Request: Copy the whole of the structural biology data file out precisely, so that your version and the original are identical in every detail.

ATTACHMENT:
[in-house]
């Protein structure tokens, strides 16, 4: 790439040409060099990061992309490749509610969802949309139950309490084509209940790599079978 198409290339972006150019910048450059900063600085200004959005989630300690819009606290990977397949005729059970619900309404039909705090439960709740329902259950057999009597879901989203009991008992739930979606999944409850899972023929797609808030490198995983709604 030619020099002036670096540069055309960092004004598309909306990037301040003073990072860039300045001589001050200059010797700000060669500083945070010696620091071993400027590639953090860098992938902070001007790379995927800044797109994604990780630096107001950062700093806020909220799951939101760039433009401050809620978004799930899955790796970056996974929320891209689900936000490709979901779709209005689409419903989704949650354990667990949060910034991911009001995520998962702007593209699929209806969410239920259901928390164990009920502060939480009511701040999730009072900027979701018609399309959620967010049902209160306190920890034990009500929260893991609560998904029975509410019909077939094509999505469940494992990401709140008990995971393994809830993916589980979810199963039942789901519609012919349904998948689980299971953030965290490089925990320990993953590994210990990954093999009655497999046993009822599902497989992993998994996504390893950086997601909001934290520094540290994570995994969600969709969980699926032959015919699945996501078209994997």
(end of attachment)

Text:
[in-house]
């Protein structure tokens, strides 16, 4: 790439040409060099990061992309490749509610969802949309139950309490084509209940790599079978 198409290339972006150019910048450059900063600085200004959005989630300690819009606290990977397949005729059970619900309404039909705090439960709740329902259950057999009597879901989203009991008992739930979606999944409850899972023929797609808030490198995983709604 030619020099002036670096540069055309960092004004598309909306990037301040003073990072860039300045001589001050200059010797700000060669500083945070010696620091071993400027590639953090860098992938902070001007790379995927800044797109994604990780630096107001950062700093806020909220799951939101760039433009401050809620978004799930899955790796970056996974929320891209689900936000490709979901779709209005689409419903989704949650354990667990949060910034991911009001995520998962702007593209699929209806969410239920259901928390164990009920502060939480009511701040999730009072900027979701018609399309959620967010049902209160306190920890034990009500929260893991609560998904029975509410019909077939094509999505469940494992990401709140008990995971393994809830993916589980979810199963039942789901519609012919349904998948689980299971953030965290490089925990320990993953590994210990990954093999009655497999046993009822599902497989992993998994996504390893950086997601909001934290520094540290994570995994969600969709969980699926032959015919699945996501078209994997």